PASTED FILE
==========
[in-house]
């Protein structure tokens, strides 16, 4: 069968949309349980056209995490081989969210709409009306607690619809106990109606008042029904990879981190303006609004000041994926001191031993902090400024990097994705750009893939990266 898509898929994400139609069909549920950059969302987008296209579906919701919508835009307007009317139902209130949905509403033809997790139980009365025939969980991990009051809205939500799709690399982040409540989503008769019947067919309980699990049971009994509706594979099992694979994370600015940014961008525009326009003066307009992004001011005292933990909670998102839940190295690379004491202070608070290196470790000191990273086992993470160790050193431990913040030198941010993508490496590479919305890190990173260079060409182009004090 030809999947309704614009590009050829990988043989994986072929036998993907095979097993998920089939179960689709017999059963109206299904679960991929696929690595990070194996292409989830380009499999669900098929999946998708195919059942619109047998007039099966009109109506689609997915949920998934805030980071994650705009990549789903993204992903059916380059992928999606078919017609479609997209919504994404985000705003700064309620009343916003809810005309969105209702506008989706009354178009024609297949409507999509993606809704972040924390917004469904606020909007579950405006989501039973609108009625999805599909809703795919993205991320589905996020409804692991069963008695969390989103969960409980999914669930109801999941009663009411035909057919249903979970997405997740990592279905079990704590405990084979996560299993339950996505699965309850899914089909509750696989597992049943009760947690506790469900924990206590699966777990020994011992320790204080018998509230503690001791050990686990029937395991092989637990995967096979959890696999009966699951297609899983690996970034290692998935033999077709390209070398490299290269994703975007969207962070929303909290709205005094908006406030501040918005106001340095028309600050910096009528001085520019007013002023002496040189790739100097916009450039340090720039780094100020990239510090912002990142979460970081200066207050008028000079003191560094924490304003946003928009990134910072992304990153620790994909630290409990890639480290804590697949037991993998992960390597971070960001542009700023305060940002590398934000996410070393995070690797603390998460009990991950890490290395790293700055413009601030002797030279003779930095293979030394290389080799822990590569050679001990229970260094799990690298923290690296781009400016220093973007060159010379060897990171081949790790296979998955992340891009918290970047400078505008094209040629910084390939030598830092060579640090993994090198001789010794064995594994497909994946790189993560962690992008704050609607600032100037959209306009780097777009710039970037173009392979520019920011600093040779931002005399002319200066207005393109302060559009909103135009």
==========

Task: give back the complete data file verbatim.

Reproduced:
[in-house]
């Protein structure tokens, strides 16, 4: 069968949309349980056209995490081989969210709409009306607690619809106990109606008042029904990879981190303006609004000041994926001191031993902090400024990097994705750009893939990266 898509898929994400139609069909549920950059969302987008296209579906919701919508835009307007009317139902209130949905509403033809997790139980009365025939969980991990009051809205939500799709690399982040409540989503008769019947067919309980699990049971009994509706594979099992694979994370600015940014961008525009326009003066307009992004001011005292933990909670998102839940190295690379004491202070608070290196470790000191990273086992993470160790050193431990913040030198941010993508490496590479919305890190990173260079060409182009004090 030809999947309704614009590009050829990988043989994986072929036998993907095979097993998920089939179960689709017999059963109206299904679960991929696929690595990070194996292409989830380009499999669900098929999946998708195919059942619109047998007039099966009109109506689609997915949920998934805030980071994650705009990549789903993204992903059916380059992928999606078919017609479609997209919504994404985000705003700064309620009343916003809810005309969105209702506008989706009354178009024609297949409507999509993606809704972040924390917004469904606020909007579950405006989501039973609108009625999805599909809703795919993205991320589905996020409804692991069963008695969390989103969960409980999914669930109801999941009663009411035909057919249903979970997405997740990592279905079990704590405990084979996560299993339950996505699965309850899914089909509750696989597992049943009760947690506790469900924990206590699966777990020994011992320790204080018998509230503690001791050990686990029937395991092989637990995967096979959890696999009966699951297609899983690996970034290692998935033999077709390209070398490299290269994703975007969207962070929303909290709205005094908006406030501040918005106001340095028309600050910096009528001085520019007013002023002496040189790739100097916009450039340090720039780094100020990239510090912002990142979460970081200066207050008028000079003191560094924490304003946003928009990134910072992304990153620790994909630290409990890639480290804590697949037991993998992960390597971070960001542009700023305060940002590398934000996410070393995070690797603390998460009990991950890490290395790293700055413009601030002797030279003779930095293979030394290389080799822990590569050679001990229970260094799990690298923290690296781009400016220093973007060159010379060897990171081949790790296979998955992340891009918290970047400078505008094209040629910084390939030598830092060579640090993994090198001789010794064995594994497909994946790189993560962690992008704050609607600032100037959209306009780097777009710039970037173009392979520019920011600093040779931002005399002319200066207005393109302060559009909103135009």